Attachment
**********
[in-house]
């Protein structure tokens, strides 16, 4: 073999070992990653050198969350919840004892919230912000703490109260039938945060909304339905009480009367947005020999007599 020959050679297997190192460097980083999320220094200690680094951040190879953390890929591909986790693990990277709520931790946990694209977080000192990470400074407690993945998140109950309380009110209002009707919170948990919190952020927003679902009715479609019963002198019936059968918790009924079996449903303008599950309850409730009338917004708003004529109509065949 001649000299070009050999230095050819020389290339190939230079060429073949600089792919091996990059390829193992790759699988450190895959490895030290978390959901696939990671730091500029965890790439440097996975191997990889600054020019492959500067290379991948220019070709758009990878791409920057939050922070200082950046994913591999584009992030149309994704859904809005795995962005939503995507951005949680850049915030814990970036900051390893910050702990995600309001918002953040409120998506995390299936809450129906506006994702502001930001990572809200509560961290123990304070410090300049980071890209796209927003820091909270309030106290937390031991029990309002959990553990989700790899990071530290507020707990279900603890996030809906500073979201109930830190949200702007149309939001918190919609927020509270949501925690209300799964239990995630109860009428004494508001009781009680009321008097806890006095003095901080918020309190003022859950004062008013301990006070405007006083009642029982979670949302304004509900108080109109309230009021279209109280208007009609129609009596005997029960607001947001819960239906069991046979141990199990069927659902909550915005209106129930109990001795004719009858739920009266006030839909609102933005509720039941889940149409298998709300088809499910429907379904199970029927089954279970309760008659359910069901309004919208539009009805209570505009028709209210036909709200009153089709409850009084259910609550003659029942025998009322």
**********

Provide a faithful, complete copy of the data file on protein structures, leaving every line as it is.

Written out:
[in-house]
């Protein structure tokens, strides 16, 4: 073999070992990653050198969350919840004892919230912000703490109260039938945060909304339905009480009367947005020999007599 020959050679297997190192460097980083999320220094200690680094951040190879953390890929591909986790693990990277709520931790946990694209977080000192990470400074407690993945998140109950309380009110209002009707919170948990919190952020927003679902009715479609019963002198019936059968918790009924079996449903303008599950309850409730009338917004708003004529109509065949 001649000299070009050999230095050819020389290339190939230079060429073949600089792919091996990059390829193992790759699988450190895959490895030290978390959901696939990671730091500029965890790439440097996975191997990889600054020019492959500067290379991948220019070709758009990878791409920057939050922070200082950046994913591999584009992030149309994704859904809005795995962005939503995507951005949680850049915030814990970036900051390893910050702990995600309001918002953040409120998506995390299936809450129906506006994702502001930001990572809200509560961290123990304070410090300049980071890209796209927003820091909270309030106290937390031991029990309002959990553990989700790899990071530290507020707990279900603890996030809906500073979201109930830190949200702007149309939001918190919609927020509270949501925690209300799964239990995630109860009428004494508001009781009680009321008097806890006095003095901080918020309190003022859950004062008013301990006070405007006083009642029982979670949302304004509900108080109109309230009021279209109280208007009609129609009596005997029960607001947001819960239906069991046979141990199990069927659902909550915005209106129930109990001795004719009858739920009266006030839909609102933005509720039941889940149409298998709300088809499910429907379904199970029927089954279970309760008659359910069901309004919208539009009805209570505009028709209210036909709200009153089709409850009084259910609550003659029942025998009322």